Ore-Ship Rates Gain as Cargo-Price Slump Seen Spurring Purchases

Iron-ore shipping costs had the longest streak of gains since September amid speculation that plunging prices for the steelmaking commodity are spurring demand for vessels.

Daily charter rates for Capesize ships that haul at least 150,000 metric tons climbed 8.1 percent to $6,156, according to figures from the Baltic Exchange in London today. That was the eight consecutive increase.

Ore with 62 percent iron content imported via the port of Tianjin in northeast China reached this year’s lowest level of $128.10 a dry ton on May 3, according to data from The Steel Index Ltd. The price climbed 1.5 percent to $130 today.

“Low iron-ore prices have spurred Chinese buying,” Dominic Meredith Hardy, an analyst at Galbraith’s Ltd., a London-based shipbroker, said by e-mail today. There was a “steady flow” of charters last week to ship Brazilian and Australian ore to China, which lifted Capesize rates from a “hugely suppressed level,” he said.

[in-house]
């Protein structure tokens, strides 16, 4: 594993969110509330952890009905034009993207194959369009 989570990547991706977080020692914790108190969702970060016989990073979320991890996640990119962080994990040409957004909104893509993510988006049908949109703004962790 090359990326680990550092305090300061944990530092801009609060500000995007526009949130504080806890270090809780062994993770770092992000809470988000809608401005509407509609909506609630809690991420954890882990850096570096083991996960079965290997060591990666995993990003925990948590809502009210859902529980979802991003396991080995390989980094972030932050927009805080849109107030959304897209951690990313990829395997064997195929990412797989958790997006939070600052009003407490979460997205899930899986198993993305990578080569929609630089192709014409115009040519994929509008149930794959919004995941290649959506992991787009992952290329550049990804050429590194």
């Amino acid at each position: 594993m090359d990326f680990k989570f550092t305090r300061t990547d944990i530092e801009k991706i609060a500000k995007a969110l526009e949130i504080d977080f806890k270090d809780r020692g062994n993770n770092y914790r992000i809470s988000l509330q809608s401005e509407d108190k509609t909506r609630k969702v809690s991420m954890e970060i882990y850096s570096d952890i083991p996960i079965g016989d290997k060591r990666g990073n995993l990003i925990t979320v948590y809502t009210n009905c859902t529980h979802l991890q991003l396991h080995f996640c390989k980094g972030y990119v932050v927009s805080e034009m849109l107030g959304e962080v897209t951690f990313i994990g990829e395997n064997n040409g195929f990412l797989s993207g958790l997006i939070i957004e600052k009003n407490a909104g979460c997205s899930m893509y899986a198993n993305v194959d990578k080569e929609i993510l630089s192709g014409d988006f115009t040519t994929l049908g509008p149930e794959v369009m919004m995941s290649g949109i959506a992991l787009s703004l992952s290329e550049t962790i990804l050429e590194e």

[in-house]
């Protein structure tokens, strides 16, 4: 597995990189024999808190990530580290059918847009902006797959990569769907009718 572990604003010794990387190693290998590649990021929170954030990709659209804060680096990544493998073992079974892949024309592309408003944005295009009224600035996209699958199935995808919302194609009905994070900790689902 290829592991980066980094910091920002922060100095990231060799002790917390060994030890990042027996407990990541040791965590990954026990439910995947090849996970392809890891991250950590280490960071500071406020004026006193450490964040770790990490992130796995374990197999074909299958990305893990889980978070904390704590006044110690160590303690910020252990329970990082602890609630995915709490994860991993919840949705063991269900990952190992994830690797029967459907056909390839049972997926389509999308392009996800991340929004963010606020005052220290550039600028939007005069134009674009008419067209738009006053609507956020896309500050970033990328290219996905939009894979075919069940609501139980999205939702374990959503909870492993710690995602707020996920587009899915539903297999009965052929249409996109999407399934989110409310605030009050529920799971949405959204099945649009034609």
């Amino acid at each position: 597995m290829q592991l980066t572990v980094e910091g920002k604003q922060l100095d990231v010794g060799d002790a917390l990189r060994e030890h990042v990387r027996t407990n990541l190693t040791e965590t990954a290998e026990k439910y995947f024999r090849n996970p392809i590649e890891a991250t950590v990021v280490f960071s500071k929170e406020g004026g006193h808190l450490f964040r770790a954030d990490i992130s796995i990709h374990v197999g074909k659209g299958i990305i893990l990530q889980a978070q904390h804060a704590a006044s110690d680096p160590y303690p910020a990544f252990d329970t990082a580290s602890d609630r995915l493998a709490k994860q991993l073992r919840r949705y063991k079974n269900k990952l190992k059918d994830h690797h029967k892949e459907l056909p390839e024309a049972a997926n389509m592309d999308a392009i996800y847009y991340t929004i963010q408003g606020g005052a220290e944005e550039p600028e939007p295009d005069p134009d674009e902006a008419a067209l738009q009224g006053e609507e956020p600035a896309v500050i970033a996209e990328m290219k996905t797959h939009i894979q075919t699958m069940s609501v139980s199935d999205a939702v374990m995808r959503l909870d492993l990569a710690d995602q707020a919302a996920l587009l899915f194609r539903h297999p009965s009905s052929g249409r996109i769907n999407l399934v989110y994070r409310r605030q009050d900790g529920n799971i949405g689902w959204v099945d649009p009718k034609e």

The vessels needed about $7,758 a day just to cover running costs in 2011 before paying for fuel, according to the most recent data from Moore Stephens LLP, a London-based accounting firm that tracks the shipping industry’s expenses. Capesize rates were the lowest since September as of April 24, figures compiled by Bloomberg showed.

Capesizes are the largest vessels in the Baltic Dry Index, a wider measure of commodity shipping costs that rose for a third session. The gauge added 1.3 percent to 889, according to the exchange.

Daily rates declined for two of the three types of smaller ships tracked by the bourse. Panamaxes, the largest vessels to navigate the Panama Canal, dropped 0.7 percent to $7,979 and Supramaxes that haul about 50,000 tons fell 0.3 percent to $9,137. Handysize ships, the smallest within the index, rose 0.1 percent to $8,055.

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